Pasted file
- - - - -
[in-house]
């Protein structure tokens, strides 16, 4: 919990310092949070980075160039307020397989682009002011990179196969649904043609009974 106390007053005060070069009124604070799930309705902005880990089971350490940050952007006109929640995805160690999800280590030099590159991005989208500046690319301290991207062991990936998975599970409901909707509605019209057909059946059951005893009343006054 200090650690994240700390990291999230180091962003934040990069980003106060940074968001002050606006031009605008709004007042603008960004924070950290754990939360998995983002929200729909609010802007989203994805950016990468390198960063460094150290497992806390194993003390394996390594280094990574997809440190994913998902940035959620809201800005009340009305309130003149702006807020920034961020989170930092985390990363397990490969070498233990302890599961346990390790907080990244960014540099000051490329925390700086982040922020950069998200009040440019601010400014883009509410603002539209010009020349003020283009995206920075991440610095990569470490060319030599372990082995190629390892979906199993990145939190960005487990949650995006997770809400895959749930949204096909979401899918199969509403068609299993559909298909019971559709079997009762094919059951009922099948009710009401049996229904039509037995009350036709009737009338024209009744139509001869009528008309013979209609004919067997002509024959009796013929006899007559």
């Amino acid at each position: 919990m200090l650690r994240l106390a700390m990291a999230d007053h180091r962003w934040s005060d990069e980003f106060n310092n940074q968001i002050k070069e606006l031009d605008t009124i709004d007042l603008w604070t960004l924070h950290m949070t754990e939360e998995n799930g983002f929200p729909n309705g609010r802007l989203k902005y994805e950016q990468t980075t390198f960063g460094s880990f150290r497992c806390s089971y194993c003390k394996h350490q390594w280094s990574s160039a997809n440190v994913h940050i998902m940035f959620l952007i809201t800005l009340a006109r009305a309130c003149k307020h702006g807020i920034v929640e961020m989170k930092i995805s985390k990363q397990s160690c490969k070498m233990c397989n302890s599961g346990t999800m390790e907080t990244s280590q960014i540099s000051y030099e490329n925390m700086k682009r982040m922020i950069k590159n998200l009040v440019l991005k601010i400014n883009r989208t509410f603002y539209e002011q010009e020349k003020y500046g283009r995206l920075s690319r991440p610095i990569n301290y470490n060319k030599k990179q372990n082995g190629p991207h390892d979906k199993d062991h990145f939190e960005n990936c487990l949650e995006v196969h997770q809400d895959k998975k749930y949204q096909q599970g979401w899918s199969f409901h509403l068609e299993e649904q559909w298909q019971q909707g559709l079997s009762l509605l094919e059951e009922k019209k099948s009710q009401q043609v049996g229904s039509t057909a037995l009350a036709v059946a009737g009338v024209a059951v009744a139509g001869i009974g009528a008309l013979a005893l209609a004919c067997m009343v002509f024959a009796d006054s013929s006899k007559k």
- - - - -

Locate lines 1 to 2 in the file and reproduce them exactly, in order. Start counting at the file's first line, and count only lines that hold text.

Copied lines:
[in-house]
């Protein structure tokens, strides 16, 4: 919990310092949070980075160039307020397989682009002011990179196969649904043609009974 106390007053005060070069009124604070799930309705902005880990089971350490940050952007006109929640995805160690999800280590030099590159991005989208500046690319301290991207062991990936998975599970409901909707509605019209057909059946059951005893009343006054 200090650690994240700390990291999230180091962003934040990069980003106060940074968001002050606006031009605008709004007042603008960004924070950290754990939360998995983002929200729909609010802007989203994805950016990468390198960063460094150290497992806390194993003390394996390594280094990574997809440190994913998902940035959620809201800005009340009305309130003149702006807020920034961020989170930092985390990363397990490969070498233990302890599961346990390790907080990244960014540099000051490329925390700086982040922020950069998200009040440019601010400014883009509410603002539209010009020349003020283009995206920075991440610095990569470490060319030599372990082995190629390892979906199993990145939190960005487990949650995006997770809400895959749930949204096909979401899918199969509403068609299993559909298909019971559709079997009762094919059951009922099948009710009401049996229904039509037995009350036709009737009338024209009744139509001869009528008309013979209609004919067997002509024959009796013929006899007559």